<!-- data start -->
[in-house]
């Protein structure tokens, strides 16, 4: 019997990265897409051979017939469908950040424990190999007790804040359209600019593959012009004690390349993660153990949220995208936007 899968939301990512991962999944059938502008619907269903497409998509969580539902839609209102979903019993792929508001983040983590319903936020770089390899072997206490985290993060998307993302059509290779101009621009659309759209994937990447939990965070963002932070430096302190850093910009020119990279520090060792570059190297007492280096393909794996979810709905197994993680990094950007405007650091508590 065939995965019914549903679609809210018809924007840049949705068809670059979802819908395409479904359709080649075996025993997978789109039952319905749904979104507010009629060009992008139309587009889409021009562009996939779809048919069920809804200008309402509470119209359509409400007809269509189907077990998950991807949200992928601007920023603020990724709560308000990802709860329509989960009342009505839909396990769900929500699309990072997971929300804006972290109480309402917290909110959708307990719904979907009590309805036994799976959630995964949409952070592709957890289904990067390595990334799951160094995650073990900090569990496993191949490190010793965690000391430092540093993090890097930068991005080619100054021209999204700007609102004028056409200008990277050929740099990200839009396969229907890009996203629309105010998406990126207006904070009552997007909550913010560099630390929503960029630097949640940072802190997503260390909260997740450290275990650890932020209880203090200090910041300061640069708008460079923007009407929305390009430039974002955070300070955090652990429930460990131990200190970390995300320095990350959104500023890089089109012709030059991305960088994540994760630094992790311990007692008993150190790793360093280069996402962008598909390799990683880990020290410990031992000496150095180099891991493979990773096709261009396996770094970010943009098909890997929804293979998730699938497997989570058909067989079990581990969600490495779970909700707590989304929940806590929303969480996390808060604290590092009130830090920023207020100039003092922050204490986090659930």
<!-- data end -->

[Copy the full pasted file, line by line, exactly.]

[in-house]
């Protein structure tokens, strides 16, 4: 019997990265897409051979017939469908950040424990190999007790804040359209600019593959012009004690390349993660153990949220995208936007 899968939301990512991962999944059938502008619907269903497409998509969580539902839609209102979903019993792929508001983040983590319903936020770089390899072997206490985290993060998307993302059509290779101009621009659309759209994937990447939990965070963002932070430096302190850093910009020119990279520090060792570059190297007492280096393909794996979810709905197994993680990094950007405007650091508590 065939995965019914549903679609809210018809924007840049949705068809670059979802819908395409479904359709080649075996025993997978789109039952319905749904979104507010009629060009992008139309587009889409021009562009996939779809048919069920809804200008309402509470119209359509409400007809269509189907077990998950991807949200992928601007920023603020990724709560308000990802709860329509989960009342009505839909396990769900929500699309990072997971929300804006972290109480309402917290909110959708307990719904979907009590309805036994799976959630995964949409952070592709957890289904990067390595990334799951160094995650073990900090569990496993191949490190010793965690000391430092540093993090890097930068991005080619100054021209999204700007609102004028056409200008990277050929740099990200839009396969229907890009996203629309105010998406990126207006904070009552997007909550913010560099630390929503960029630097949640940072802190997503260390909260997740450290275990650890932020209880203090200090910041300061640069708008460079923007009407929305390009430039974002955070300070955090652990429930460990131990200190970390995300320095990350959104500023890089089109012709030059991305960088994540994760630094992790311990007692008993150190790793360093280069996402962008598909390799990683880990020290410990031992000496150095180099891991493979990773096709261009396996770094970010943009098909890997929804293979998730699938497997989570058909067989079990581990969600490495779970909700707590989304929940806590929303969480996390808060604290590092009130830090920023207020100039003092922050204490986090659930």